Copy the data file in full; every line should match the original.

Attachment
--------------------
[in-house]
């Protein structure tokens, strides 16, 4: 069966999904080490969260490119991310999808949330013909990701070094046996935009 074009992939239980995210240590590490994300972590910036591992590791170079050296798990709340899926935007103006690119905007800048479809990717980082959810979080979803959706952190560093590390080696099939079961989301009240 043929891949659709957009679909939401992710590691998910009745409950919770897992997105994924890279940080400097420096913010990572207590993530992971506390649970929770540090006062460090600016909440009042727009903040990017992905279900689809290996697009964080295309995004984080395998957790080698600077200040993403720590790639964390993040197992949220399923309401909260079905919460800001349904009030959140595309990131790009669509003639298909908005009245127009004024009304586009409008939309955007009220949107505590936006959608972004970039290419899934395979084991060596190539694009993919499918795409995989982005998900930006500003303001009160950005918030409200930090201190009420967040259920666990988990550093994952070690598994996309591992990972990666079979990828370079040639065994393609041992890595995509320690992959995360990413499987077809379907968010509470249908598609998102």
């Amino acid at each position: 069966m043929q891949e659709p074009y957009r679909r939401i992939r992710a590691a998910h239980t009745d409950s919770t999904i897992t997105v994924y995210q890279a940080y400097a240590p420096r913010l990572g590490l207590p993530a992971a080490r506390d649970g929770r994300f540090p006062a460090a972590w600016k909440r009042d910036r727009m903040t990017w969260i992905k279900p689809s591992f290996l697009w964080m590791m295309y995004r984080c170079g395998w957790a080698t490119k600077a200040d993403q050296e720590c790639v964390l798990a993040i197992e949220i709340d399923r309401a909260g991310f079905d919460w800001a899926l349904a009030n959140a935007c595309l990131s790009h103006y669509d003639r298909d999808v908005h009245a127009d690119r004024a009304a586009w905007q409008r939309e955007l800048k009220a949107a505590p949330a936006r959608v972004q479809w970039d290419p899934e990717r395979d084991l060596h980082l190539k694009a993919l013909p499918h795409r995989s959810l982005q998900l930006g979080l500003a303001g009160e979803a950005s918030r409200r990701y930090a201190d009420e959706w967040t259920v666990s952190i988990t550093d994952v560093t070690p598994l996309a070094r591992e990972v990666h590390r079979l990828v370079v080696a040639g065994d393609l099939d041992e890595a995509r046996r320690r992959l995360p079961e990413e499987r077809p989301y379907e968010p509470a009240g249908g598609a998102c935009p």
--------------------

[in-house]
């Protein structure tokens, strides 16, 4: 069966999904080490969260490119991310999808949330013909990701070094046996935009 074009992939239980995210240590590490994300972590910036591992590791170079050296798990709340899926935007103006690119905007800048479809990717980082959810979080979803959706952190560093590390080696099939079961989301009240 043929891949659709957009679909939401992710590691998910009745409950919770897992997105994924890279940080400097420096913010990572207590993530992971506390649970929770540090006062460090600016909440009042727009903040990017992905279900689809290996697009964080295309995004984080395998957790080698600077200040993403720590790639964390993040197992949220399923309401909260079905919460800001349904009030959140595309990131790009669509003639298909908005009245127009004024009304586009409008939309955007009220949107505590936006959608972004970039290419899934395979084991060596190539694009993919499918795409995989982005998900930006500003303001009160950005918030409200930090201190009420967040259920666990988990550093994952070690598994996309591992990972990666079979990828370079040639065994393609041992890595995509320690992959995360990413499987077809379907968010509470249908598609998102």
């Amino acid at each position: 069966m043929q891949e659709p074009y957009r679909r939401i992939r992710a590691a998910h239980t009745d409950s919770t999904i897992t997105v994924y995210q890279a940080y400097a240590p420096r913010l990572g590490l207590p993530a992971a080490r506390d649970g929770r994300f540090p006062a460090a972590w600016k909440r009042d910036r727009m903040t990017w969260i992905k279900p689809s591992f290996l697009w964080m590791m295309y995004r984080c170079g395998w957790a080698t490119k600077a200040d993403q050296e720590c790639v964390l798990a993040i197992e949220i709340d399923r309401a909260g991310f079905d919460w800001a899926l349904a009030n959140a935007c595309l990131s790009h103006y669509d003639r298909d999808v908005h009245a127009d690119r004024a009304a586009w905007q409008r939309e955007l800048k009220a949107a505590p949330a936006r959608v972004q479809w970039d290419p899934e990717r395979d084991l060596h980082l190539k694009a993919l013909p499918h795409r995989s959810l982005q998900l930006g979080l500003a303001g009160e979803a950005s918030r409200r990701y930090a201190d009420e959706w967040t259920v666990s952190i988990t550093d994952v560093t070690p598994l996309a070094r591992e990972v990666h590390r079979l990828v370079v080696a040639g065994d393609l099939d041992e890595a995509r046996r320690r992959l995360p079961e990413e499987r077809p989301y379907e968010p509470a009240g249908g598609a998102c935009p």